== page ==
Neither the Angels' Chone Figgins nor Scott Podsednik of the White Sox will ever appear in one of those commercials banging batted balls off the Empire State Building or across the San Francisco Bay.
A spot for sports drinks is more likely. It's definitely in them, that different kind of power, the power to ignite their teams from atop the lineup.
Figgins is the Angels' Zelig, the Woody Allen chameleon-like character who popped up in any situation and looked perfectly natural. If his club goes all the way to another World Series championship, "Where's Chone?" could be a popular children's sequel to "Where's Waldo" under the tree this holiday season.
"Chone is our most valuable player this year," Angels manager Mike Scioscia said of the Majors' steals leader with 62. "We aren't even sitting here talking about a playoff game if it wasn't for Chone."
When he moved 90 miles south from Milwaukee in one of the winter's headlining trades, Podsednik truly gave legs to a White Sox team that in 2004 had ranked near the bottom of the American League with 78 steals.
The 29-year-old Texan had 44 stolen bases by the All-Star Game, as the White Sox burned rubber to the Majors' best first-half record.
In games in which Figgins both stole a base and scored a run, the Angels went 28-8.
With the same contribution from Podsednik, the White Sox were 23-6.
Which begs the question: What are their teams doing here, getting ready to break a 1-1 tie in Friday night's Game 3 of the AL Championship Series?
Their catalysts have been virtually catatonic.
Podsednik has set some tables with his bat, with a .278 average and even a home run (his first of the season) in five playoff games, but has stolen only once in four attempts.
Figgins has been reined in even more dramatically in five Division Series games by the Yankees and the first two games of the ALCS. He is 4-for-28, and has run for as many steals as ground into double plays (one of each).
Of course, you know what this means: Stand clear of those fuses; they're about to torch up.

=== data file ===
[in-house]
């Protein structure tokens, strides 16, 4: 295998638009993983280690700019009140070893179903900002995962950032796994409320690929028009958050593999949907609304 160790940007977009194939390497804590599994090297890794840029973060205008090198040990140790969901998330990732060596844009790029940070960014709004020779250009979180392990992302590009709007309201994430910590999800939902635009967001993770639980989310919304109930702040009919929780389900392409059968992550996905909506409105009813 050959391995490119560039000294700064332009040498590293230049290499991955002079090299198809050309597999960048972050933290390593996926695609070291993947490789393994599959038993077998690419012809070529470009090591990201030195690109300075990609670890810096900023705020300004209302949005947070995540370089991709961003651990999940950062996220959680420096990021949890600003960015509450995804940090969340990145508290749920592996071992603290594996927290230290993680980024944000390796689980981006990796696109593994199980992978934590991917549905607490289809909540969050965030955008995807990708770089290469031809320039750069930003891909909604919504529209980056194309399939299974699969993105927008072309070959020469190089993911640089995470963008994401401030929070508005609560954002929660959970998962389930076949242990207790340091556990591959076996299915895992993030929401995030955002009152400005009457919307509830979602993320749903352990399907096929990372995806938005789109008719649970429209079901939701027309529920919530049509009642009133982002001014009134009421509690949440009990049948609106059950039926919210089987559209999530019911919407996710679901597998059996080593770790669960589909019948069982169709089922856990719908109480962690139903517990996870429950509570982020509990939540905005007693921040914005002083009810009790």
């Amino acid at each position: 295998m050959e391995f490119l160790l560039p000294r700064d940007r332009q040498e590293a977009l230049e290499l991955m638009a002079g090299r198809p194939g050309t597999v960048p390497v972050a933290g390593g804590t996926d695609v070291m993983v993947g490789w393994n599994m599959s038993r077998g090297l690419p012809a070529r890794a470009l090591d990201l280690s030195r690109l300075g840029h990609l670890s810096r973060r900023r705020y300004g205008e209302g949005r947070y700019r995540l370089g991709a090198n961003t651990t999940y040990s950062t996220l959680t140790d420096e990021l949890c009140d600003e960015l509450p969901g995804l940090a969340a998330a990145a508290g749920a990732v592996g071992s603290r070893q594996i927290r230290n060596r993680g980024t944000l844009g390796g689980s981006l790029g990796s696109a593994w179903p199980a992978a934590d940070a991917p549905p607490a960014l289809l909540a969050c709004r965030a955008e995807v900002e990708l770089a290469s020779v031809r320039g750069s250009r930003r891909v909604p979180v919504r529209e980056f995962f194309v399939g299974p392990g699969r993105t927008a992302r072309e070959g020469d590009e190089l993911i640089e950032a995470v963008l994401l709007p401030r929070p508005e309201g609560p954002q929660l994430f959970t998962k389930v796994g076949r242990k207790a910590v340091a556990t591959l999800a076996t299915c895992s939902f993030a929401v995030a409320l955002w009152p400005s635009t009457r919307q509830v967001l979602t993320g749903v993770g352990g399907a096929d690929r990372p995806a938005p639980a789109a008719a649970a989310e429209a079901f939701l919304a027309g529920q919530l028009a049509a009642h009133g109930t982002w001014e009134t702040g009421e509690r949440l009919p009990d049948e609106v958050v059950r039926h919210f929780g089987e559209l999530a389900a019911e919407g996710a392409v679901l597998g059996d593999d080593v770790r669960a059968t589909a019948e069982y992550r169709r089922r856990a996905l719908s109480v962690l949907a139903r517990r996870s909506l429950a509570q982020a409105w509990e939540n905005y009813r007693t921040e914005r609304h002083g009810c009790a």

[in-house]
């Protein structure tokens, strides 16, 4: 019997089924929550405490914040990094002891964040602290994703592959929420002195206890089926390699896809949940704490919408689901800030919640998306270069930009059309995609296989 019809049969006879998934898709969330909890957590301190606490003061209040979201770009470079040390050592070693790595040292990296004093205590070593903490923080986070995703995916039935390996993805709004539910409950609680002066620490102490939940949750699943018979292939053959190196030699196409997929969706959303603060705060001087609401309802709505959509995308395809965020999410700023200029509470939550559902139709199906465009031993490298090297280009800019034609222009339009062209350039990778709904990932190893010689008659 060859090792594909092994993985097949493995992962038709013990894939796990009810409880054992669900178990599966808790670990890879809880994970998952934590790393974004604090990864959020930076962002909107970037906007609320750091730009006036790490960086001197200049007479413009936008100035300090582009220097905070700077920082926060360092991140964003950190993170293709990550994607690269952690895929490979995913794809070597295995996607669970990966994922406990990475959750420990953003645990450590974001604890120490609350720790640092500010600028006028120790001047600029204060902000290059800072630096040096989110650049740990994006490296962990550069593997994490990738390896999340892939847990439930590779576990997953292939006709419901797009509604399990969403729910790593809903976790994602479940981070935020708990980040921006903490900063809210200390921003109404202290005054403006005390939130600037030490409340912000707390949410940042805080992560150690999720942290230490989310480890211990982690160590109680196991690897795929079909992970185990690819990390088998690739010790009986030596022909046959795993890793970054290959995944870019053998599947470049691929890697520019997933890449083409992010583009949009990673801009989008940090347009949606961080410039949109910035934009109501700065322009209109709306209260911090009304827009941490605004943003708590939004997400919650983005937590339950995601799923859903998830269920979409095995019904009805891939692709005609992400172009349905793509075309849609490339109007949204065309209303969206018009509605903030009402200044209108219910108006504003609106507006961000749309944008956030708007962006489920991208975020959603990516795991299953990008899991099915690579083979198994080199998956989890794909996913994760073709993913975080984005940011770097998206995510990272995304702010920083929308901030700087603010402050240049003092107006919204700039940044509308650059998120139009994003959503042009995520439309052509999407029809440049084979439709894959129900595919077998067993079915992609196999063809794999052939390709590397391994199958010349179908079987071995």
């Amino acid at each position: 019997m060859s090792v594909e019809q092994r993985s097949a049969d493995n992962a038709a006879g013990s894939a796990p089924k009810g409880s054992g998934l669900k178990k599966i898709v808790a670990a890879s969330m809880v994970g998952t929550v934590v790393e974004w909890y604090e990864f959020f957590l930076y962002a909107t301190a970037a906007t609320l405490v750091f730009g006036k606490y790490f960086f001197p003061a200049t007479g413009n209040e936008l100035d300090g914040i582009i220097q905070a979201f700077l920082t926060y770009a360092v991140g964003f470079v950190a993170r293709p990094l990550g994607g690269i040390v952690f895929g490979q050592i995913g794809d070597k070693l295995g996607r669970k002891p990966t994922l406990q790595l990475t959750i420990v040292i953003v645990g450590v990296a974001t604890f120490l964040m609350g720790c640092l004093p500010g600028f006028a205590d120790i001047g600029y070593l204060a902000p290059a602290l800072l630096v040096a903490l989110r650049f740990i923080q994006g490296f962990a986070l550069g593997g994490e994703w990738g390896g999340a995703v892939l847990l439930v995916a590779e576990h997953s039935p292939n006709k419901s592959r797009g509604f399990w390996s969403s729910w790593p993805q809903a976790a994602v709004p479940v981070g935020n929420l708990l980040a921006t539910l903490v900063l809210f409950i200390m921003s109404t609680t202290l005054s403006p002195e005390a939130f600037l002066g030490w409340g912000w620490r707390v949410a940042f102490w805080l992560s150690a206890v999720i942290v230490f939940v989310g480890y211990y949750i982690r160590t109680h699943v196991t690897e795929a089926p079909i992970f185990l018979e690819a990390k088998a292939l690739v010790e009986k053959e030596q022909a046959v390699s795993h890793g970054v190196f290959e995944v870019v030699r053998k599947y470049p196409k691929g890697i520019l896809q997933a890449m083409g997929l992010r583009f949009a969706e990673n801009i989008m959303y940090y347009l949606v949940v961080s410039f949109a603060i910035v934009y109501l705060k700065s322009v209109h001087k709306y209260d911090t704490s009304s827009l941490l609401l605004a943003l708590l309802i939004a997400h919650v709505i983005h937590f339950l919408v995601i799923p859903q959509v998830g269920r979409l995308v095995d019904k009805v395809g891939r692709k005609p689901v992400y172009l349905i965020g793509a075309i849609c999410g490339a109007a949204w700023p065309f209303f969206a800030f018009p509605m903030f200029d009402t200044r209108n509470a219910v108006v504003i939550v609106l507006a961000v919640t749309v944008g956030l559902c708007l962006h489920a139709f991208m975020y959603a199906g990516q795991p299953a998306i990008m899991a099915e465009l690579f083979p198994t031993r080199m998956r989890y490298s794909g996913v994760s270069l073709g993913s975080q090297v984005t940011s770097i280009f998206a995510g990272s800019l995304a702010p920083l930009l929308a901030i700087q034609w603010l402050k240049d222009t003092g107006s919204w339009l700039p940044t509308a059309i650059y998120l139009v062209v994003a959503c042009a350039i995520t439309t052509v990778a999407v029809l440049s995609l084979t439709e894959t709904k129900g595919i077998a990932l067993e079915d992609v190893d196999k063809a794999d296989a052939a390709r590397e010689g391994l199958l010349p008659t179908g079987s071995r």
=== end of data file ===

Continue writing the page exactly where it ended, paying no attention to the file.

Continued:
Not to say they haven't already contributed with extracts from their skills set. The threat of Podsednik's speed may have rushed Jarrod Washburn into throwing away his Game 2-opening comebacker, setting up the early run of Chicago's 2-1 victory. And Figgins has been wowing 'em with the glove -- whichever one he happens to be wearing.
Figgins made a profound impression early in the Division Series. Playing third base in Game 2, he dove to corral an opposite-field laser Hideki Matsui hit between him and the foul line, saving a run in what would become a 5-3 win. Playing center field in the next game, his all-out headlong dive robbed Gary Sheffield of what should have been a game-tying hit; the Angels took that one, 11-7.
Scioscia, who, beginning as a player, has been on the big league scene for 2 1/2 decades, was moved to say, "I know I've never run into anyone that not only is as versatile as he is, but brings such a level of play at so many positions."
But then Scioscia did invoke a parallel, and couldn't stop coming up with them. Figgins' versatility apparently extends to drawing comparisons.
His hometown paper in Florida called him "a modern-day Jose Oquendo," citing the versatile Cardinal who could pop up at any of seven positions in the late '80s.
At various times during this postseason alone, Scioscia has likened him to players such as Mark McLemore ("always seemed to be at a different position for Seattle"), Derrel Thomas ("was very versatile for the Dodgers defensively") and Terry Pendleton, who "could do a lot of things offensively."
One thing jumps out from that plays-like list. With the exception of Pendleton, who won a National League MVP Award in 1991 with the Braves, they played their careers as footnotes to the high-profile, one-position guys.
Figgins couldn't be less concerned. The only profile he cares about is his in the 2006 Angels Yearbook, the one with a "2005 World Series Champs" banner across the cover.
"I just love to play," he said through his typical warm smile. "If [versatility] can give me 10, 15 years in the big leagues, I'm all for it."
Podsednik has only one position and one dimension -- he is an outfielder who can slap-hit his way on base, and create havoc once there. That havoc has been toned down for weeks, putting the lie to that old saying that "speed doesn't slump."
For certain, speed isn't injury-proof.
Podsednik finally relented to a nagging groin problem to spend two weeks on the disabled list in August. He rejoined the fray on Aug. 29, but the evidence is compelling that not all of his groin muscle did.
A guy who had 52 steals through July ran seven-for-15 across the last two months of the season. Nor has he gotten any busier in the postseason, with only one steal in four attempts.
Podsednik freely admits having misplaced both his timing and confidence for the art of the steal. He is equally adamant about getting both back and, in the meantime, not changing his game. It's the only one he knows.
"I have to keep running. If I'm not 100 percent, I still have to get out there and go," Podsednik said. "I can most help this club getting on base ... trying to change the tempo and get myself in scoring position. It's something I have to continue to do.
"If you don't have a lot of success out there, it's hard to be confident with what you're doing. But that's neither here nor there."
When these guys are on, they're here, there and everywhere.
Tom Singer is a reporter for MLB.com. This story was not subject to the approval of Major League Baseball or its clubs.